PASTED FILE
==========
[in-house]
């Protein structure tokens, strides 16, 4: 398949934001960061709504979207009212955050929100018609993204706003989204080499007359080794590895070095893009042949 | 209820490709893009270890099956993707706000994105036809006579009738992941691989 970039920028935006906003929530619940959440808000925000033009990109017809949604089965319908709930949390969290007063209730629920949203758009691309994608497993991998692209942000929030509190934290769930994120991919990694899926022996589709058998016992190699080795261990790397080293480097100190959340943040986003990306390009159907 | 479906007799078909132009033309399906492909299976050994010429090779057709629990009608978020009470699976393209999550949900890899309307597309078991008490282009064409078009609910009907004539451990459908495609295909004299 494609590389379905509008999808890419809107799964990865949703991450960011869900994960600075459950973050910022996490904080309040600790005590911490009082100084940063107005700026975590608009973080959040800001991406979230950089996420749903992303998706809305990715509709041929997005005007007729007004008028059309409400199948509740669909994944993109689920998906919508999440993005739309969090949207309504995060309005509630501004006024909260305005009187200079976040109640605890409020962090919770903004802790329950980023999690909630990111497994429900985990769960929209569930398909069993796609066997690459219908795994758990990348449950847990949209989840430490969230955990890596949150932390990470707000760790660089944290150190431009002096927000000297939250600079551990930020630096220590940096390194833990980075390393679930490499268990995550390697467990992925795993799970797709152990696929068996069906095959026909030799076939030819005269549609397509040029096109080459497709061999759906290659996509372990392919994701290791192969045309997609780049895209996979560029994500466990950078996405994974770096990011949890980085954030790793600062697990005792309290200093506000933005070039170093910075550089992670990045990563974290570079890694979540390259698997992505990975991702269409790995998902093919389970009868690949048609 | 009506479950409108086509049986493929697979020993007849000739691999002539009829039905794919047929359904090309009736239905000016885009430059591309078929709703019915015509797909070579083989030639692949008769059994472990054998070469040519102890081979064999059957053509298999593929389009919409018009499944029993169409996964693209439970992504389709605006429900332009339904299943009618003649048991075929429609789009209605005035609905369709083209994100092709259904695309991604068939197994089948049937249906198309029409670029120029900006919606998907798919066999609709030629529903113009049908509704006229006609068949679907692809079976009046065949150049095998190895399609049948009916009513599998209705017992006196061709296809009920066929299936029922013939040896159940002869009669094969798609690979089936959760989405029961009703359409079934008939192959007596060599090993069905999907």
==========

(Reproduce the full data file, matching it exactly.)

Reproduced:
[in-house]
């Protein structure tokens, strides 16, 4: 398949934001960061709504979207009212955050929100018609993204706003989204080499007359080794590895070095893009042949 | 209820490709893009270890099956993707706000994105036809006579009738992941691989 970039920028935006906003929530619940959440808000925000033009990109017809949604089965319908709930949390969290007063209730629920949203758009691309994608497993991998692209942000929030509190934290769930994120991919990694899926022996589709058998016992190699080795261990790397080293480097100190959340943040986003990306390009159907 | 479906007799078909132009033309399906492909299976050994010429090779057709629990009608978020009470699976393209999550949900890899309307597309078991008490282009064409078009609910009907004539451990459908495609295909004299 494609590389379905509008999808890419809107799964990865949703991450960011869900994960600075459950973050910022996490904080309040600790005590911490009082100084940063107005700026975590608009973080959040800001991406979230950089996420749903992303998706809305990715509709041929997005005007007729007004008028059309409400199948509740669909994944993109689920998906919508999440993005739309969090949207309504995060309005509630501004006024909260305005009187200079976040109640605890409020962090919770903004802790329950980023999690909630990111497994429900985990769960929209569930398909069993796609066997690459219908795994758990990348449950847990949209989840430490969230955990890596949150932390990470707000760790660089944290150190431009002096927000000297939250600079551990930020630096220590940096390194833990980075390393679930490499268990995550390697467990992925795993799970797709152990696929068996069906095959026909030799076939030819005269549609397509040029096109080459497709061999759906290659996509372990392919994701290791192969045309997609780049895209996979560029994500466990950078996405994974770096990011949890980085954030790793600062697990005792309290200093506000933005070039170093910075550089992670990045990563974290570079890694979540390259698997992505990975991702269409790995998902093919389970009868690949048609 | 009506479950409108086509049986493929697979020993007849000739691999002539009829039905794919047929359904090309009736239905000016885009430059591309078929709703019915015509797909070579083989030639692949008769059994472990054998070469040519102890081979064999059957053509298999593929389009919409018009499944029993169409996964693209439970992504389709605006429900332009339904299943009618003649048991075929429609789009209605005035609905369709083209994100092709259904695309991604068939197994089948049937249906198309029409670029120029900006919606998907798919066999609709030629529903113009049908509704006229006609068949679907692809079976009046065949150049095998190895399609049948009916009513599998209705017992006196061709296809009920066929299936029922013939040896159940002869009669094969798609690979089936959760989405029961009703359409079934008939192959007596060599090993069905999907």